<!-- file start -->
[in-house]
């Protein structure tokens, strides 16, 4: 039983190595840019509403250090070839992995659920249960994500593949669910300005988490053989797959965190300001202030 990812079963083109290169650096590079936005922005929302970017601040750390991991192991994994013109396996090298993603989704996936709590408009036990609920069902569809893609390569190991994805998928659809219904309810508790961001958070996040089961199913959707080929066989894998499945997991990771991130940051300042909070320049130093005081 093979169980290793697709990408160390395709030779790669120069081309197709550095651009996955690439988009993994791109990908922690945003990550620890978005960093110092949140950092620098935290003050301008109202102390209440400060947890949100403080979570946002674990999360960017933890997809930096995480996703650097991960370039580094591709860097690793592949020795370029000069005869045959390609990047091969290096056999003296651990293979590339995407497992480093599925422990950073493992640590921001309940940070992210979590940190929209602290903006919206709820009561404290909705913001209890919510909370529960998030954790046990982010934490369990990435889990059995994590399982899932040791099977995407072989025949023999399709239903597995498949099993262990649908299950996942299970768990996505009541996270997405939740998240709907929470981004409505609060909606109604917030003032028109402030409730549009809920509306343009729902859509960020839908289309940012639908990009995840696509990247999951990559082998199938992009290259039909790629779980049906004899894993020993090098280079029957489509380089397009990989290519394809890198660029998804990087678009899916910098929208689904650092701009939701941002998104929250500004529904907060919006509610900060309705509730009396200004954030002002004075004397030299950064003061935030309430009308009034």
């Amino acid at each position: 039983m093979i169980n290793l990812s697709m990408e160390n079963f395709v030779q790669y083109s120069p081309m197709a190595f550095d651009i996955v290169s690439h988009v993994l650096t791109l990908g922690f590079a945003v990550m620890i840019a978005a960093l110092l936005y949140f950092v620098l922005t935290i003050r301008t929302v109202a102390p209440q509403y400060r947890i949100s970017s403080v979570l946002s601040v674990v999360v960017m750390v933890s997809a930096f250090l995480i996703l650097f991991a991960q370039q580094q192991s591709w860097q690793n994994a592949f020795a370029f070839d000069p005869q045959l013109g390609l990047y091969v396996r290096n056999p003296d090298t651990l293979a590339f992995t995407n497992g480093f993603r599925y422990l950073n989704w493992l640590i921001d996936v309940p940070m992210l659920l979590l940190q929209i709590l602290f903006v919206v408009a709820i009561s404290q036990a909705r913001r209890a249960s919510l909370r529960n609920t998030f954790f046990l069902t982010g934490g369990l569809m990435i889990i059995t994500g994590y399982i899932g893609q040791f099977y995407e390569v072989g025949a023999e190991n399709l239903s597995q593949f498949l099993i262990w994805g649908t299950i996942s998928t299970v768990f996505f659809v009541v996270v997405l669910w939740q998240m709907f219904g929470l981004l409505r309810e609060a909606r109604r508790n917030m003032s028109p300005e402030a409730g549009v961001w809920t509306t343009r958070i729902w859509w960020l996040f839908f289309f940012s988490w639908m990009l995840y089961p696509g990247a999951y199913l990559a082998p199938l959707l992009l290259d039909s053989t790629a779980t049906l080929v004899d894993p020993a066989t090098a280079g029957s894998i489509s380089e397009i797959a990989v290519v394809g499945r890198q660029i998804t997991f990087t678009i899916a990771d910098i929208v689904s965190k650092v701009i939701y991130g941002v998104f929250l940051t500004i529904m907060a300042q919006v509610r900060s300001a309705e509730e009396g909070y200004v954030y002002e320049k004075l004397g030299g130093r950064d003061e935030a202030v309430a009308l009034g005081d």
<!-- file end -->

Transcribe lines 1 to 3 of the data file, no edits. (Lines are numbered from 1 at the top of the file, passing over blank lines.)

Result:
[in-house]
């Protein structure tokens, strides 16, 4: 039983190595840019509403250090070839992995659920249960994500593949669910300005988490053989797959965190300001202030 990812079963083109290169650096590079936005922005929302970017601040750390991991192991994994013109396996090298993603989704996936709590408009036990609920069902569809893609390569190991994805998928659809219904309810508790961001958070996040089961199913959707080929066989894998499945997991990771991130940051300042909070320049130093005081 093979169980290793697709990408160390395709030779790669120069081309197709550095651009996955690439988009993994791109990908922690945003990550620890978005960093110092949140950092620098935290003050301008109202102390209440400060947890949100403080979570946002674990999360960017933890997809930096995480996703650097991960370039580094591709860097690793592949020795370029000069005869045959390609990047091969290096056999003296651990293979590339995407497992480093599925422990950073493992640590921001309940940070992210979590940190929209602290903006919206709820009561404290909705913001209890919510909370529960998030954790046990982010934490369990990435889990059995994590399982899932040791099977995407072989025949023999399709239903597995498949099993262990649908299950996942299970768990996505009541996270997405939740998240709907929470981004409505609060909606109604917030003032028109402030409730549009809920509306343009729902859509960020839908289309940012639908990009995840696509990247999951990559082998199938992009290259039909790629779980049906004899894993020993090098280079029957489509380089397009990989290519394809890198660029998804990087678009899916910098929208689904650092701009939701941002998104929250500004529904907060919006509610900060309705509730009396200004954030002002004075004397030299950064003061935030309430009308009034």
């Amino acid at each position: 039983m093979i169980n290793l990812s697709m990408e160390n079963f395709v030779q790669y083109s120069p081309m197709a190595f550095d651009i996955v290169s690439h988009v993994l650096t791109l990908g922690f590079a945003v990550m620890i840019a978005a960093l110092l936005y949140f950092v620098l922005t935290i003050r301008t929302v109202a102390p209440q509403y400060r947890i949100s970017s403080v979570l946002s601040v674990v999360v960017m750390v933890s997809a930096f250090l995480i996703l650097f991991a991960q370039q580094q192991s591709w860097q690793n994994a592949f020795a370029f070839d000069p005869q045959l013109g390609l990047y091969v396996r290096n056999p003296d090298t651990l293979a590339f992995t995407n497992g480093f993603r599925y422990l950073n989704w493992l640590i921001d996936v309940p940070m992210l659920l979590l940190q929209i709590l602290f903006v919206v408009a709820i009561s404290q036990a909705r913001r209890a249960s919510l909370r529960n609920t998030f954790f046990l069902t982010g934490g369990l569809m990435i889990i059995t994500g994590y399982i899932g893609q040791f099977y995407e390569v072989g025949a023999e190991n399709l239903s597995q593949f498949l099993i262990w994805g649908t299950i996942s998928t299970v768990f996505f659809v009541v996270v997405l669910w939740q998240m709907f219904g929470l981004l409505r309810e609060a909606r109604r508790n917030m003032s028109p300005e402030a409730g549009v961001w809920t509306t343009r958070i729902w859509w960020l996040f839908f289309f940012s988490w639908m990009l995840y089961p696509g990247a999951y199913l990559a082998p199938l959707l992009l290259d039909s053989t790629a779980t049906l080929v004899d894993p020993a066989t090098a280079g029957s894998i489509s380089e397009i797959a990989v290519v394809g499945r890198q660029i998804t997991f990087t678009i899916a990771d910098i929208v689904s965190k650092v701009i939701y991130g941002v998104f929250l940051t500004i529904m907060a300042q919006v509610r900060s300001a309705e509730e009396g909070y200004v954030y002002e320049k004075l004397g030299g130093r950064d003061e935030a202030v309430a009308l009034g005081d």